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State of New Jersey v. Fabian B. Austin

March 22, 2012

STATE OF NEW JERSEY, PLAINTIFF-RESPONDENT,
v.
FABIAN B. AUSTIN, DEFENDANT-APPELLANT.



On appeal from the Superior Court of New Jersey, Law Division, Somerset County, Indictment No. 07-09-0670.

Per curiam.

NOT FOR PUBLICATION WITHOUT THE APPROVAL OF THE APPELLATE DIVISION

Submitted February 6, 2012

Before Judges Parrillo, Grall and Hoffman.

Indicted for murder, N.J.S.A. 2C:11-3(a) and N.J.S.A. 2C:2-6, and third-degree aggravated assault with a deadly weapon, N.J.S.A. 2C:12-1(b)(2), defendant Fabian Austin was tried by a jury and convicted of the lesser-included offense of reckless manslaughter and simple assault. The latter was merged with the former, for which defendant was sentenced to a ten-year term of imprisonment, eighty-five percent without parole in accordance with the No Early Release Act (NERA), N.J.S.A. 2C:43-7.2. Defendant appeals. We affirm the conviction but remand for resentencing.

This criminal episode arises from a homicide in which the victim, Ammar Simmons, was shot after attempting to pose as a member of the Bloods gang. Defendant, a member of the gang, was accused of ordering the shooting.

According to the State's proofs, on the evening of July 14, 2007, at around 11:00 p.m., Franklin Township police, responding to a noise complaint, broke up a house party. Some of those in attendance, including Simmons, Prescott Hill, Jessica Reyes and Christopher Reyes, then headed over to the DeKalb Avenue little league baseball complex because they heard a fight was to take place. Simmons' best friend, Troy Chance, joined them minutes later. According to Chance and Joseph Llorens, a member of the Bloods, there were about thirty people at the complex.

In order to help understand what happened next, the State presented Daniel McNamara of the Franklin Township police department as an expert in gangs, who testified that the Bloods gang had a code providing that if one of its members was in a fight with a non-member, all other members were supposed to jump in and defend the member. McNamara further defined some gang terminology: a "550 order" means a direction that all non-members leave an area, and a "G-check" means a test to determine whether someone is really a gang member. If someone fails a G-check, that person will be beaten sufficiently to cause a visible and permanent injury.

The fight at the baseball complex that drew the thirty-person crowd was between two members of the Bloods, Andrew Colon and Michael Covil. A "550 order" was then declared. The non-gang members, including Simmons and Hill, retreated to the dugout area of the field while the gang members, including defendant, Chance and Xavier Bailey, went to the snack bar area.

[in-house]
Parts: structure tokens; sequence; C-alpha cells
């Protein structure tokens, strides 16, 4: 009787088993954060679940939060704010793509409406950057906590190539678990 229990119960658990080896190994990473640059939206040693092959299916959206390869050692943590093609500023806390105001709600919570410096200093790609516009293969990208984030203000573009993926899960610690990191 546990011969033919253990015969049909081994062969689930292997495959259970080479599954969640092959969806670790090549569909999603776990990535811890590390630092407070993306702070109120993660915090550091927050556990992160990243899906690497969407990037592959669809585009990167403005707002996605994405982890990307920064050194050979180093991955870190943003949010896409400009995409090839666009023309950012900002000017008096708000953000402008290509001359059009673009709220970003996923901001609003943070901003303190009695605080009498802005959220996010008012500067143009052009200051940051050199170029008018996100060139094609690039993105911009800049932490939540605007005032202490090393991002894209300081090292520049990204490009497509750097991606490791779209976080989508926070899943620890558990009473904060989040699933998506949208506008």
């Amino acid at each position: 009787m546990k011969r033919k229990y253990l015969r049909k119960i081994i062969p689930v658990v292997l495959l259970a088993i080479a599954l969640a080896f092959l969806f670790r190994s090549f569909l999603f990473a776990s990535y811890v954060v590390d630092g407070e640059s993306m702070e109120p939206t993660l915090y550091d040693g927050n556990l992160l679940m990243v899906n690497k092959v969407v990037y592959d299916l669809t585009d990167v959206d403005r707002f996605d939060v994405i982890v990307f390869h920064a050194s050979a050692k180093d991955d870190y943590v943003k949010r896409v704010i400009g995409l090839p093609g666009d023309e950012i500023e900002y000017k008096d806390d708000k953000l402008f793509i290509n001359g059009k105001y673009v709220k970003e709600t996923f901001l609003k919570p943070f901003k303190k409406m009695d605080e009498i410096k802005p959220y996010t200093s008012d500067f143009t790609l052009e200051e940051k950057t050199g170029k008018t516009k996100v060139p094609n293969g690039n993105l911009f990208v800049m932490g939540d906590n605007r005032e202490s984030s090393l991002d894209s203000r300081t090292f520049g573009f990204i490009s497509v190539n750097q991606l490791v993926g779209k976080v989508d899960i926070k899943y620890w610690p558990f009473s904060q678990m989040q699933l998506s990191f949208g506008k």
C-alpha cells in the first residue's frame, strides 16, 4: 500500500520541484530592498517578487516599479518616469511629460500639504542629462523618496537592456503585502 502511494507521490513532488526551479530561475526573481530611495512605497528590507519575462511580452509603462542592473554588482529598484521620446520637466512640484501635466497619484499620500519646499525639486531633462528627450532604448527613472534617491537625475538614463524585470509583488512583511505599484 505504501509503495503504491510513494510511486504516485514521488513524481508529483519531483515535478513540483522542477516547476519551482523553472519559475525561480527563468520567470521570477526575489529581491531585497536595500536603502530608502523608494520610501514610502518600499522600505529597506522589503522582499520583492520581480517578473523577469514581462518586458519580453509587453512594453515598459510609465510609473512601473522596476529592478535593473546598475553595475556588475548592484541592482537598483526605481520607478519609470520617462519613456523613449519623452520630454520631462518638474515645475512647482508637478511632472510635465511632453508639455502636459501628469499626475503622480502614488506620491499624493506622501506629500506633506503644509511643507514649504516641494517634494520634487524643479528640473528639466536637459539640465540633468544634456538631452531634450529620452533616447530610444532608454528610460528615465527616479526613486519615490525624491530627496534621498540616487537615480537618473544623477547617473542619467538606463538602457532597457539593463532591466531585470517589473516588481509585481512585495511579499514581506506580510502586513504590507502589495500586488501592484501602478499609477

After the gang members gathered, Chance jumped on a picnic table and began arguing against the planned fight. About this time, Simmons went from the dugout to the snack area, where one of the gang members asked him if he was a member. Simmons replied that he was. A "G-check" was then administered to Simmons by defendant and Covil, according to Chance. Having apparently failed the test, Simmons was permitted to call his brother, Malik, to vouch for him; however, Malik simply advised him on speaker phone to "go home."

Immediately thereafter, an argument broke out involving Simmons, which Chance tried unsuccessfully to stop. According to both Llorens and Chance, Simmons was attacked by the gang members, including defendant. Chance saw Simmons being hit with a trash can lid. Llorens heard a shot and saw Simmons fall onto a picnic table. Hill also heard a scuffle and then a gunshot, which caused the crowd to scatter and disperse. Chance saw a "flash," and then Simmons lying on the ground. Earlier that evening, Chance had seen Bailey with a "little gun," and also admitted that he himself had a .40 caliber gun with him that night, but denied using it.

Yet another witness, Cleveland Screws, who lived directly across the street from the complex, heard a commotion, saw fighting and heard a shot at around 12:30 a.m. on July 15. However, he could not identify any of the participants.

After fleeing, Chance called Hill and asked him to drive back to the scene. Upon arrival, they put Simmons in the back of the car and drove him to Robert Wood Johnson Hospital in New Brunswick. Simmons died a few hours later. Chance, appearing agitated and yelling he "was not rat," spoke to police at the hospital and later that day at headquarters.*fn1